Do you live to work or work to live? Two major Catholic thinkers of the twentieth century, Eric Gill and Josef Pieper, gave contrasting answers to this question. Gill, an artist and stonecutter, famous for the Stations of the Cross in Westminster Cathedral, wrote as follows: ‘Recreation is for the sake of work. Leisure time is for the sake of recreation’ (A Holy Tradition of Working, (Golgonooza Press 1983) p. 45).
Pieper, a philosopher in post-war Germany, wrote in his great book Leisure the Basis of Culture, ‘Leisure is not there for the sake of work’ (St Augustine’s Press 1998, p. 34). They seem to be contradicting one another. But when you look more deeply, they are saying something surprisingly similar.
Both Pieper and Gill were responding to systems which had destroyed the freedom, creativity and intrinsic purpose of work, Gill to industrialised capitalism and Pieper to Nazi totalitarianism. In the former, workers were treated as a cog in their employer’s money-making machine – as was memorably parodied by Charlie Chaplin in Modern Times. Their job was not to make things, but to make profits – for somebody else. In the latter, workers were merely a tool to serve the machinery of national power. Once again, they had no purposes of their own in their work.
Gill’s response was to try to recover a non-industrial way of working, which preserved the responsibility, and hence the creativity, of the individual craftsperson. He or she should be answerable not to the external control of money or status or political power, but to the intrinsic goodness of the work.
“Sculpture and the making of furniture are both jobs in which due regard should be paid to the way the thing, image or table ought to be made. And who will say that, whereas an image ought to be beautiful, a table need not be?” (A Holy Tradition of Working, p. 134)
The craftsman’s attitude contrasts with that of the factory-owning capitalist: “For him, boots are not made for use, but for sale.” (Work and Leisure (Faber and Faber 1935), p.77).
Pieper tried instead to rescue something that had been lost in both industrialism and totalitarianism. Work, as his society knew it, consisted purely of activity and effort, both directed solely to a social function. Such work, paradoxically, shares something with what is often called ‘leisure’, a kind restless busy-ness, which nowadays we all know all too well. But true leisure is contemplative: stillness and receptiveness in place of activity; celebration and gratitude in place of effort. It is not there to serve society, but for itself, as the the experience that makes us fully alive in our humanity.
The craftsman and the philosopher were, on the surface, saying the opposite of each other. But the arts and crafts to which Gill dedicated his life, were what made him fully alive. As he put it himself, ‘The Artist is not a special kind of man, but every man is a special kind of artist’ (Gill, quoting Ananda K. Coomaraswamy, A Holy Tradition of Working, p.58). This type of work, like Pieper’s leisure, is receptive and celebratory, even a kind of worship: ‘Leisure is secular, work is sacred. Holidays are the active life, the working life is the contemplative life’ (A Holy Tradition of Working, p. 45).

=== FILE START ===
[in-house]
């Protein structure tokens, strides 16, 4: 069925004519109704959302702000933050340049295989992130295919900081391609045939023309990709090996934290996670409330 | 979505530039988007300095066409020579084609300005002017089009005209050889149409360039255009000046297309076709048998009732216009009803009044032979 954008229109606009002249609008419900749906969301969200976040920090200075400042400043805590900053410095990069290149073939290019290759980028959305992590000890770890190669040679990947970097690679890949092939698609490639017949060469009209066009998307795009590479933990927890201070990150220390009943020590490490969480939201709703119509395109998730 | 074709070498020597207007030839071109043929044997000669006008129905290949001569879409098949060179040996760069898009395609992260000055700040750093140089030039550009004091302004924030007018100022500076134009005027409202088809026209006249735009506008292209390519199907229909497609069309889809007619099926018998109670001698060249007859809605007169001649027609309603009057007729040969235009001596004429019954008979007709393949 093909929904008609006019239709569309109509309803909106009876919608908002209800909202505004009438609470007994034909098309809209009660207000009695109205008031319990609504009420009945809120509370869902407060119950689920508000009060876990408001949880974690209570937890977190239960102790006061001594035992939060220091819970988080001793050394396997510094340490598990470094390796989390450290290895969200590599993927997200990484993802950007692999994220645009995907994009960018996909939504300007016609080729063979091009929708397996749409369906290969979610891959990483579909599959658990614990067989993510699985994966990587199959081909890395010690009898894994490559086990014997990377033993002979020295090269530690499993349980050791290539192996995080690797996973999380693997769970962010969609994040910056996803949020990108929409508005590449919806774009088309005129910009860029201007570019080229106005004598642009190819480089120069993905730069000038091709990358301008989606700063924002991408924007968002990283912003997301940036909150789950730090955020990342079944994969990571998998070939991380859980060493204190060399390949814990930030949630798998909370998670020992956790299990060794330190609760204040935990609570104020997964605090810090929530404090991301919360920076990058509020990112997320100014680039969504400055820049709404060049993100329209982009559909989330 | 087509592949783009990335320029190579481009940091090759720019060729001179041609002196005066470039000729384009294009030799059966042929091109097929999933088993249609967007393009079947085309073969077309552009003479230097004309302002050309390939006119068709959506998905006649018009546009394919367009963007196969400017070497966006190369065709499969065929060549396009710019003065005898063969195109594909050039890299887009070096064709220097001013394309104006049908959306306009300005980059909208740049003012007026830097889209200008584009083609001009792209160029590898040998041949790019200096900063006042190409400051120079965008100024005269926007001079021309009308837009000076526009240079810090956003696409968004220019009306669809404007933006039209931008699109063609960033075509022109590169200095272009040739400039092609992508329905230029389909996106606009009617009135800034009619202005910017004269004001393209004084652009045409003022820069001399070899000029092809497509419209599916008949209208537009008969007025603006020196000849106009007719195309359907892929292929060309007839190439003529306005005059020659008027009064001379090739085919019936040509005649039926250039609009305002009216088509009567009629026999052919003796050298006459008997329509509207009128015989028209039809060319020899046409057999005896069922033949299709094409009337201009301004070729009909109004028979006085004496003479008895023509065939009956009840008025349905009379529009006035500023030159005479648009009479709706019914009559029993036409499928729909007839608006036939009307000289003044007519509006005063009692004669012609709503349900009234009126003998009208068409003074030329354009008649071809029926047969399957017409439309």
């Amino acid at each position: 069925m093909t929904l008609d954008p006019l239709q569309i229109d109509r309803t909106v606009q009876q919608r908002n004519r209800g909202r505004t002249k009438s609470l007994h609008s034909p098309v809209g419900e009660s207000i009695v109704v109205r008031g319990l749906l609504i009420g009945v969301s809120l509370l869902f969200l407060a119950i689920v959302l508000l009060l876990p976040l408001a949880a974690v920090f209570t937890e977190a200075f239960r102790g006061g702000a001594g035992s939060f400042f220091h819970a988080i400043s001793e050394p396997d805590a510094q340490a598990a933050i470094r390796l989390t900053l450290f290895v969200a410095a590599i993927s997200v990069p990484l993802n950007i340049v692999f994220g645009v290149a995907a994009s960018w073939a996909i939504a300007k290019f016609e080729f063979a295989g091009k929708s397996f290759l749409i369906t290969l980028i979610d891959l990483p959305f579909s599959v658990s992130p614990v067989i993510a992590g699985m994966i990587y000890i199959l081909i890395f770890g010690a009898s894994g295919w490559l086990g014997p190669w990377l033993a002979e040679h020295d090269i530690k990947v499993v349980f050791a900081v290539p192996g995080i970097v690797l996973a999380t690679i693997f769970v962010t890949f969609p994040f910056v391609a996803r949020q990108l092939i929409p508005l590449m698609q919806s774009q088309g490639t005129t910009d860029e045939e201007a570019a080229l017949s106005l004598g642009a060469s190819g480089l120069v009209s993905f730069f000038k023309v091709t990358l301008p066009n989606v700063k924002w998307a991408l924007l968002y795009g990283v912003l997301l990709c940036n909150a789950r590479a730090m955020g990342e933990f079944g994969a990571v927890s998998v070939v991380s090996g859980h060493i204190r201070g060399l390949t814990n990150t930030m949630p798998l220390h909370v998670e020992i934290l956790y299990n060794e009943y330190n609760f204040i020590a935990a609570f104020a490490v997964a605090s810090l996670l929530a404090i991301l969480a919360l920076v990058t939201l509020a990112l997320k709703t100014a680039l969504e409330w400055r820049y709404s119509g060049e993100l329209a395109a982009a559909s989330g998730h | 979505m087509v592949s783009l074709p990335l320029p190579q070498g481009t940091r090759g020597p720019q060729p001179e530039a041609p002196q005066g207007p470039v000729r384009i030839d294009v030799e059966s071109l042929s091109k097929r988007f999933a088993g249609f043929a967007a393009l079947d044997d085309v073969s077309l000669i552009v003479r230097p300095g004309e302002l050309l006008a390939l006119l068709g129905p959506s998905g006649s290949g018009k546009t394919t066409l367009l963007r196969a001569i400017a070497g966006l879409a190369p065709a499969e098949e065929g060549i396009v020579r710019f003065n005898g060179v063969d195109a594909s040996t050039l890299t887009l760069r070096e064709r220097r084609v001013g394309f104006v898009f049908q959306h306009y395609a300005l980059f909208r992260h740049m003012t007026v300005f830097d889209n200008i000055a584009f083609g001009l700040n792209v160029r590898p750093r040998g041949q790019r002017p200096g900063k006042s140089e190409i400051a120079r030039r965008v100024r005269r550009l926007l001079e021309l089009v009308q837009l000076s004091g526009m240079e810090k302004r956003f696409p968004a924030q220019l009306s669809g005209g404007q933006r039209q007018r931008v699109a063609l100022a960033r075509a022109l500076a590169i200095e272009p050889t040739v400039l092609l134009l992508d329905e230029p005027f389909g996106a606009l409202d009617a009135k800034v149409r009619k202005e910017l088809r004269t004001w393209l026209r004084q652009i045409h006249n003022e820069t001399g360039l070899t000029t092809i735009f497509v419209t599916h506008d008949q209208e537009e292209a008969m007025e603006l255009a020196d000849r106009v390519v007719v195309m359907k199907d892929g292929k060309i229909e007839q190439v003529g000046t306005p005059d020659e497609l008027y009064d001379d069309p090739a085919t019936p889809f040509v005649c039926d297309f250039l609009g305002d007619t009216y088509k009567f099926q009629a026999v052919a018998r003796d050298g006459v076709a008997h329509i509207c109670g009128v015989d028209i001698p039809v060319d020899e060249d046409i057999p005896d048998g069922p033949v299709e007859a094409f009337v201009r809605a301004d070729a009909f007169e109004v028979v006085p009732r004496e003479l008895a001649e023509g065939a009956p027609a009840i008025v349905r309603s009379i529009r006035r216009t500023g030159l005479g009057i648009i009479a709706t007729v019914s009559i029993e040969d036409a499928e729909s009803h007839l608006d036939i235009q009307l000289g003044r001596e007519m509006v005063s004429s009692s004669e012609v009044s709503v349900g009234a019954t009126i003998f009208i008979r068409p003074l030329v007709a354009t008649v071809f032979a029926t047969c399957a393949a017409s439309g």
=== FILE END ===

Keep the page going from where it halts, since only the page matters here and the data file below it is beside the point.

When Gill said ‘leisure’, he meant free time corrupted into the distraction of mass-produced entertainment. When he said ‘work’, he meant a skilled, purposive, valuable, task done to help others and for the glory of God. What Pieper meant by ‘work’ was the same collectivised labour that Gill too was rejecting. Pieper sought to redeem the workers’ lives through true leisure, as he saw it, that is through communal worship and festivity.
What can these two thinkers say about work in the 21st century? Surely a Christianised society would needs to draw on both approaches. Eric Gill encourages us to choose work that is intrinsically good and worthwhile, both for ourselves and for the people it serves. For work that is receptive and creative, and therefore vocational, is itself a kind of prayer.
Many people, however, are forced to take jobs that are dreary or draining. In this case, Pieper reminds us that there is a greater purpose to life than work. And when our lives as a whole become rooted in prayer and celebration, that will infect even the grimmest of daily grinds. For we will know in the depth of our hearts, that we, and those we work with, and those we help with our work, are not mere numbers in a collective system, but each one a child of God.
For most of us today, the experience of work comes somewhere between that of Gill’s artist and that of a factory-slave. There may be times when we deeply value the friendship of our colleagues, when we savour the satisfaction of a worthwhile job well done, when we know we have made the world a better place through our work. There will be other times when we feel that we go out of the house each morning only for the wage slip, when we feel trapped in an impersonal system of control, when the tasks seem utterly pointless. We dream of winning the lottery and escaping from it all; but deep down we know that we would not be happy with a life of equally aimless entertainment.
We spend about half our waking lives at work. The more we can integrate both our working lives and our free time with our values, our creativity, our gifts and talents, our capacity for friendship and love, the more we will flourish as whole humans beings. In other words, the closer our work is to true leisure and the closer our leisure to true work, the happier we will be.
Would you like to reflect on how to integrate your own work more closely with your faith? If so, you might be interested in a Faith in Work residential weekend at Boarbank Hall in Cumbria. This will include eminent speakers and participants from all areas of working life. See link here.